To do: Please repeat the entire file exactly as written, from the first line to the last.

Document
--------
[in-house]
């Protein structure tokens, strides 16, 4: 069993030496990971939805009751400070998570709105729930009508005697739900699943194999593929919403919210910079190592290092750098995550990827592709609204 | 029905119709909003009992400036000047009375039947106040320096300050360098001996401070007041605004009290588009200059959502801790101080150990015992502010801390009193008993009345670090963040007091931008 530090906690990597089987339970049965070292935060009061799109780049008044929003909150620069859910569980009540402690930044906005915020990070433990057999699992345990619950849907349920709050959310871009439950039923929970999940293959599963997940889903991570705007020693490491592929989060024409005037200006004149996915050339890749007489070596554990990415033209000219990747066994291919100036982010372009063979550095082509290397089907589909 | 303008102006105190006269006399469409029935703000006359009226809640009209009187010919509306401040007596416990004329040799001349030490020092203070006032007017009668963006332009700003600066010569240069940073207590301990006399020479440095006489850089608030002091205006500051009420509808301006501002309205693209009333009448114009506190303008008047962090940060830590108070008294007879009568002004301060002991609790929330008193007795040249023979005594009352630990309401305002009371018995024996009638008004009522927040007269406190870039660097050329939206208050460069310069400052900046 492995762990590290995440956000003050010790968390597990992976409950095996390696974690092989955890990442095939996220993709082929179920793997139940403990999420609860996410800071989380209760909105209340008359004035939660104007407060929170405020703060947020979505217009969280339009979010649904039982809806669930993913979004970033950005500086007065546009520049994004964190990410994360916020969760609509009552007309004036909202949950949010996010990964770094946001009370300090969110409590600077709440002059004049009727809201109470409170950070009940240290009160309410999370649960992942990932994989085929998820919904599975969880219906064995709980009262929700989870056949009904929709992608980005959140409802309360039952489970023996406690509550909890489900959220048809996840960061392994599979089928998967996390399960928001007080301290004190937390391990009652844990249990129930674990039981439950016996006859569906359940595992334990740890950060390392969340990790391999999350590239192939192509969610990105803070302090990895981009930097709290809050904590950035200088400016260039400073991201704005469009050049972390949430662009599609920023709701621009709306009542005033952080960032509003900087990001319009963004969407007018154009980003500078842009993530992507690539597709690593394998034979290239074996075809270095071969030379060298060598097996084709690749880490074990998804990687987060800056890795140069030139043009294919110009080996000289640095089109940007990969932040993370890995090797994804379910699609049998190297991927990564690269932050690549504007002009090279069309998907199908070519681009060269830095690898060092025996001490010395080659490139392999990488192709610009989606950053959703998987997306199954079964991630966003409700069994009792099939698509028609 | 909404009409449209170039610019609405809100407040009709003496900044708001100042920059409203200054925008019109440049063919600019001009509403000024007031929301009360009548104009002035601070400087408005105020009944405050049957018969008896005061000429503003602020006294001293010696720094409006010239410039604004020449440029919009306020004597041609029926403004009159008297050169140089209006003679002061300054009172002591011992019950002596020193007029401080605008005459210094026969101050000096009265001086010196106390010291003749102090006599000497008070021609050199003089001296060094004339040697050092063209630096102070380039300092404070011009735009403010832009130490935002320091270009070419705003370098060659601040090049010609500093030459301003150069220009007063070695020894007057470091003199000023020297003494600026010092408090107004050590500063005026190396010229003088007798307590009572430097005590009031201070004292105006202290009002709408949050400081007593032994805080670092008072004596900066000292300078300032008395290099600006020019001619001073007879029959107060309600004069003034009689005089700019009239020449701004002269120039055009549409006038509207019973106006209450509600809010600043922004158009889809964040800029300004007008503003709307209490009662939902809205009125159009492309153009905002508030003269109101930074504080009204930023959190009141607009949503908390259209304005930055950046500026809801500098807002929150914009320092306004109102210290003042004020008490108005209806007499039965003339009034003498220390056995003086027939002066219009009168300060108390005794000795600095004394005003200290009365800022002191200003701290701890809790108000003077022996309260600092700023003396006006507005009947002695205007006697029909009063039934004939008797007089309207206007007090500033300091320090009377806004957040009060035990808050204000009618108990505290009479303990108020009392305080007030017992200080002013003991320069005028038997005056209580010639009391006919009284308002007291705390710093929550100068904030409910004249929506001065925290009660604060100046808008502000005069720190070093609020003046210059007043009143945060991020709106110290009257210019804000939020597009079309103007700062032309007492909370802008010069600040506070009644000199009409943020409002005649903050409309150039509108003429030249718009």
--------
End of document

[in-house]
């Protein structure tokens, strides 16, 4: 069993030496990971939805009751400070998570709105729930009508005697739900699943194999593929919403919210910079190592290092750098995550990827592709609204 | 029905119709909003009992400036000047009375039947106040320096300050360098001996401070007041605004009290588009200059959502801790101080150990015992502010801390009193008993009345670090963040007091931008 530090906690990597089987339970049965070292935060009061799109780049008044929003909150620069859910569980009540402690930044906005915020990070433990057999699992345990619950849907349920709050959310871009439950039923929970999940293959599963997940889903991570705007020693490491592929989060024409005037200006004149996915050339890749007489070596554990990415033209000219990747066994291919100036982010372009063979550095082509290397089907589909 | 303008102006105190006269006399469409029935703000006359009226809640009209009187010919509306401040007596416990004329040799001349030490020092203070006032007017009668963006332009700003600066010569240069940073207590301990006399020479440095006489850089608030002091205006500051009420509808301006501002309205693209009333009448114009506190303008008047962090940060830590108070008294007879009568002004301060002991609790929330008193007795040249023979005594009352630990309401305002009371018995024996009638008004009522927040007269406190870039660097050329939206208050460069310069400052900046 492995762990590290995440956000003050010790968390597990992976409950095996390696974690092989955890990442095939996220993709082929179920793997139940403990999420609860996410800071989380209760909105209340008359004035939660104007407060929170405020703060947020979505217009969280339009979010649904039982809806669930993913979004970033950005500086007065546009520049994004964190990410994360916020969760609509009552007309004036909202949950949010996010990964770094946001009370300090969110409590600077709440002059004049009727809201109470409170950070009940240290009160309410999370649960992942990932994989085929998820919904599975969880219906064995709980009262929700989870056949009904929709992608980005959140409802309360039952489970023996406690509550909890489900959220048809996840960061392994599979089928998967996390399960928001007080301290004190937390391990009652844990249990129930674990039981439950016996006859569906359940595992334990740890950060390392969340990790391999999350590239192939192509969610990105803070302090990895981009930097709290809050904590950035200088400016260039400073991201704005469009050049972390949430662009599609920023709701621009709306009542005033952080960032509003900087990001319009963004969407007018154009980003500078842009993530992507690539597709690593394998034979290239074996075809270095071969030379060298060598097996084709690749880490074990998804990687987060800056890795140069030139043009294919110009080996000289640095089109940007990969932040993370890995090797994804379910699609049998190297991927990564690269932050690549504007002009090279069309998907199908070519681009060269830095690898060092025996001490010395080659490139392999990488192709610009989606950053959703998987997306199954079964991630966003409700069994009792099939698509028609 | 909404009409449209170039610019609405809100407040009709003496900044708001100042920059409203200054925008019109440049063919600019001009509403000024007031929301009360009548104009002035601070400087408005105020009944405050049957018969008896005061000429503003602020006294001293010696720094409006010239410039604004020449440029919009306020004597041609029926403004009159008297050169140089209006003679002061300054009172002591011992019950002596020193007029401080605008005459210094026969101050000096009265001086010196106390010291003749102090006599000497008070021609050199003089001296060094004339040697050092063209630096102070380039300092404070011009735009403010832009130490935002320091270009070419705003370098060659601040090049010609500093030459301003150069220009007063070695020894007057470091003199000023020297003494600026010092408090107004050590500063005026190396010229003088007798307590009572430097005590009031201070004292105006202290009002709408949050400081007593032994805080670092008072004596900066000292300078300032008395290099600006020019001619001073007879029959107060309600004069003034009689005089700019009239020449701004002269120039055009549409006038509207019973106006209450509600809010600043922004158009889809964040800029300004007008503003709307209490009662939902809205009125159009492309153009905002508030003269109101930074504080009204930023959190009141607009949503908390259209304005930055950046500026809801500098807002929150914009320092306004109102210290003042004020008490108005209806007499039965003339009034003498220390056995003086027939002066219009009168300060108390005794000795600095004394005003200290009365800022002191200003701290701890809790108000003077022996309260600092700023003396006006507005009947002695205007006697029909009063039934004939008797007089309207206007007090500033300091320090009377806004957040009060035990808050204000009618108990505290009479303990108020009392305080007030017992200080002013003991320069005028038997005056209580010639009391006919009284308002007291705390710093929550100068904030409910004249929506001065925290009660604060100046808008502000005069720190070093609020003046210059007043009143945060991020709106110290009257210019804000939020597009079309103007700062032309007492909370802008010069600040506070009644000199009409943020409002005649903050409309150039509108003429030249718009």